Too bad we can't tax the government.

Let's all remember that "saving" the banking system actually saved the economy, including most importantly main street, from an even deeper recession. Image if the Fed and the government had not taken the action it did. See Are You Happy Now? post.

While we definitely need regulatory reform that improves (not impairs) the banking system, it won't be accomplished by taxing big Banks and taxing won't create jobs.

By the way, as this goes to press, Bank of America and Citicorp announced Billion Dollar losses. Where are the wind fall profits to tax?


Friday, January 15, 2010

Who dropped the ball?

The head of the FDIC, Shelia Baird said in her congressional testimony yesterday that "much of the crisis may have been prevented" had the Fed dealt with subprime mortgages seven years before it did. As you know, that it is my view as well, and as you recall Fed Chairman Bernanke said the same things a few days ago. Of course he didn't blame the failure to take action to rein in subprime mortgages on the Fed. Not sure who he blamed.

This "exchange" by regulators may be even more instructive than their joint determination that subprime lending was the spark that set off the financial crisis which in turn has lead to the real recession we find ourselves still in.

In baseball we call that the Old Alphonse Gaston Act. Meaning each outfielder thought the other outfielder was going to catch the ball, but neither did. It sounds like Bair and Bernanke ( and Schiller) agreed on the cause, they just thought the other (or someone else) was supposed to "catch the ball". If regulatory reform is needed maybe we should start there.


Thursday, January 14, 2010

Bonus Madness

It appears that I need to clarify my own views to my "audience" on the issue of compensation. I have always believed that traders, investment bankers and top executives have become wildly overpaid ( this does not include regular real commercial bankers).

On the other hand, I don't believe their compensation was the root cause of this crisis. Take a look at my early posts and the ensuing comments. The collapse was caused by the bursting of the housing bubble which happened as a result the failure of government to enforce existing regulations applicable to subprime mortgages and unregulated credit default swaps.

Nevertheless, it is my view that the extremely high levels of senior executive compensation has been harmful, and particularly destructive for my industry, the law, as equally "smart" lawyers attempt to keep up with their business clients. The things law firms have done to keep up with their business counterparts have done great harm to what once was a learned and collegial profession. The practice of law now is more just like another bottom line business. I blame high corporate compensation to a large degree ( not just in banking-- look at CEO and other senior exec comp). We felt we had to keep up.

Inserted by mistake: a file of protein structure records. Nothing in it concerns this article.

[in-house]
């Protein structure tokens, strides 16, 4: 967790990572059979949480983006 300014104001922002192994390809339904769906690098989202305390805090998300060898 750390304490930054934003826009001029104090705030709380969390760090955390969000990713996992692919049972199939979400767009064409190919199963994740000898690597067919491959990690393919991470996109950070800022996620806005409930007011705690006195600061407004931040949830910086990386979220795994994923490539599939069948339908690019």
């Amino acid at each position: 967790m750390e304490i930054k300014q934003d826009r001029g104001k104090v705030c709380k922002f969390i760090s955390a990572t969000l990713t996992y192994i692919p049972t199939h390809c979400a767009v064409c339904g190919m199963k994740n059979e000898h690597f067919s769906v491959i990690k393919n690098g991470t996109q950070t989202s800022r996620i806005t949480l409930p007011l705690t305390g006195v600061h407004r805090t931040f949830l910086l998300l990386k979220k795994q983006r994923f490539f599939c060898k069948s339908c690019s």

Regular bankers never used to be very highly paid. They did fine, but it was never considered a high paying job. Rather being a banker was thought to be a stable job with good but not great pay, with good retirement benefits and tenure. Interesting how that has gotten completely turned around.

Investment bankers were the guys who got the big bucks, but back then at least they owned their firms as true partners. Therefore they were risking their own capital and if they reaped the benefits, at least they took the risk/losses as well. Needless to say they were a lot more careful.

How did this all change? First investment banks went public, so they were now in large part risking "other peoples money". In addition since they were no longer partners and couldn't earn profits, they got paid extremely high bonuses from gross profits ( before the net profits were finally given to the shareholders). If they lost money, no matter; that hit the shareholders ( which often included themselves - but they still got their compensation in all events). There is a great article by Michael Lewis in November 2008 where he interviewed the former head of Salomon Brothers who made that very point.

Second, as I said, regular commercial bankers never made that much money. Recall how modestly profitable the core business of banking is. However when Glass Steagall ended ( and even before, using good lawyers), commercial banks got into investment banking. They too starting paying themselves mega bucks just like investment bankers did.

Of course, this all begs the questions as to why any of them are entitled to such out sized compensation. It's all very incestuous with boards and consultants and the like, but my guess is it's the shareholders who, as always, were asleep at the switch. Remember who would get all that bonus money if it doesn't go to the executives--- to the shareholders or to build up capital. However , I read somewhere that shareholders who had widely diversified portfolios wanted the bankers to take big risks so they could make big profits ( even after paying out big bonuses) and felt that as long as they were diversified they could absorb whatever losses might arise. Of course that was before the Great Recession.

Can we turn the clock back? Do we want to?